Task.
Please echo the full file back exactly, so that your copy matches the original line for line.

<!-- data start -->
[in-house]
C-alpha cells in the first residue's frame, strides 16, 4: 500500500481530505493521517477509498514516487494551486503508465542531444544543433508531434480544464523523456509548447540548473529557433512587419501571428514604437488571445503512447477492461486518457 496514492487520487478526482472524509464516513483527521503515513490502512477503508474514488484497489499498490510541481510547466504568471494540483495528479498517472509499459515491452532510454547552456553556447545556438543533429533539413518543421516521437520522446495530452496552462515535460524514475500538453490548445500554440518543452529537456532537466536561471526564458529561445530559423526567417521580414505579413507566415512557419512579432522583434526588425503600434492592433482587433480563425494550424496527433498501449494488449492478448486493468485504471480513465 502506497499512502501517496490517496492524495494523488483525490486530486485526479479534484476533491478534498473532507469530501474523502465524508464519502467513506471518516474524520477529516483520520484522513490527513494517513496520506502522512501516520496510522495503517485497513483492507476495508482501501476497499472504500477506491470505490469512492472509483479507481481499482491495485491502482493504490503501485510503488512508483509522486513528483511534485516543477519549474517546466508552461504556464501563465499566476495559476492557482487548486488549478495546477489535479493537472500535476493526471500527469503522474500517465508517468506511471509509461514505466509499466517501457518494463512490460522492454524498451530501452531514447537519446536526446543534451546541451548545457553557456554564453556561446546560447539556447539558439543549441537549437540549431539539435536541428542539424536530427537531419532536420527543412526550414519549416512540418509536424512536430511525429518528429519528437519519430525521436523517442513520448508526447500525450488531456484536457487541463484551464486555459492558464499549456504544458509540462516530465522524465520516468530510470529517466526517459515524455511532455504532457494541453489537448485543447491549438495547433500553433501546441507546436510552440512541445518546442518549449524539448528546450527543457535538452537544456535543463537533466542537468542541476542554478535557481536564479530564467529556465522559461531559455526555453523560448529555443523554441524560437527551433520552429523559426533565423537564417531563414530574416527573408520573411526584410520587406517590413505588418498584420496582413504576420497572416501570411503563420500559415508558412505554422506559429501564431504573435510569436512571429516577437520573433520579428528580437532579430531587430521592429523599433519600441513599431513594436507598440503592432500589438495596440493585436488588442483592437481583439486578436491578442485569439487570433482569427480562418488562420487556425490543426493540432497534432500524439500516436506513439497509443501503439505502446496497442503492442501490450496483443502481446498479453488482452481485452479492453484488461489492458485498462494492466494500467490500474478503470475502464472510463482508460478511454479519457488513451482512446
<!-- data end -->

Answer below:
[in-house]
C-alpha cells in the first residue's frame, strides 16, 4: 500500500481530505493521517477509498514516487494551486503508465542531444544543433508531434480544464523523456509548447540548473529557433512587419501571428514604437488571445503512447477492461486518457 496514492487520487478526482472524509464516513483527521503515513490502512477503508474514488484497489499498490510541481510547466504568471494540483495528479498517472509499459515491452532510454547552456553556447545556438543533429533539413518543421516521437520522446495530452496552462515535460524514475500538453490548445500554440518543452529537456532537466536561471526564458529561445530559423526567417521580414505579413507566415512557419512579432522583434526588425503600434492592433482587433480563425494550424496527433498501449494488449492478448486493468485504471480513465 502506497499512502501517496490517496492524495494523488483525490486530486485526479479534484476533491478534498473532507469530501474523502465524508464519502467513506471518516474524520477529516483520520484522513490527513494517513496520506502522512501516520496510522495503517485497513483492507476495508482501501476497499472504500477506491470505490469512492472509483479507481481499482491495485491502482493504490503501485510503488512508483509522486513528483511534485516543477519549474517546466508552461504556464501563465499566476495559476492557482487548486488549478495546477489535479493537472500535476493526471500527469503522474500517465508517468506511471509509461514505466509499466517501457518494463512490460522492454524498451530501452531514447537519446536526446543534451546541451548545457553557456554564453556561446546560447539556447539558439543549441537549437540549431539539435536541428542539424536530427537531419532536420527543412526550414519549416512540418509536424512536430511525429518528429519528437519519430525521436523517442513520448508526447500525450488531456484536457487541463484551464486555459492558464499549456504544458509540462516530465522524465520516468530510470529517466526517459515524455511532455504532457494541453489537448485543447491549438495547433500553433501546441507546436510552440512541445518546442518549449524539448528546450527543457535538452537544456535543463537533466542537468542541476542554478535557481536564479530564467529556465522559461531559455526555453523560448529555443523554441524560437527551433520552429523559426533565423537564417531563414530574416527573408520573411526584410520587406517590413505588418498584420496582413504576420497572416501570411503563420500559415508558412505554422506559429501564431504573435510569436512571429516577437520573433520579428528580437532579430531587430521592429523599433519600441513599431513594436507598440503592432500589438495596440493585436488588442483592437481583439486578436491578442485569439487570433482569427480562418488562420487556425490543426493540432497534432500524439500516436506513439497509443501503439505502446496497442503492442501490450496483443502481446498479453488482452481485452479492453484488461489492458485498462494492466494500467490500474478503470475502464472510463482508460478511454479519457488513451482512446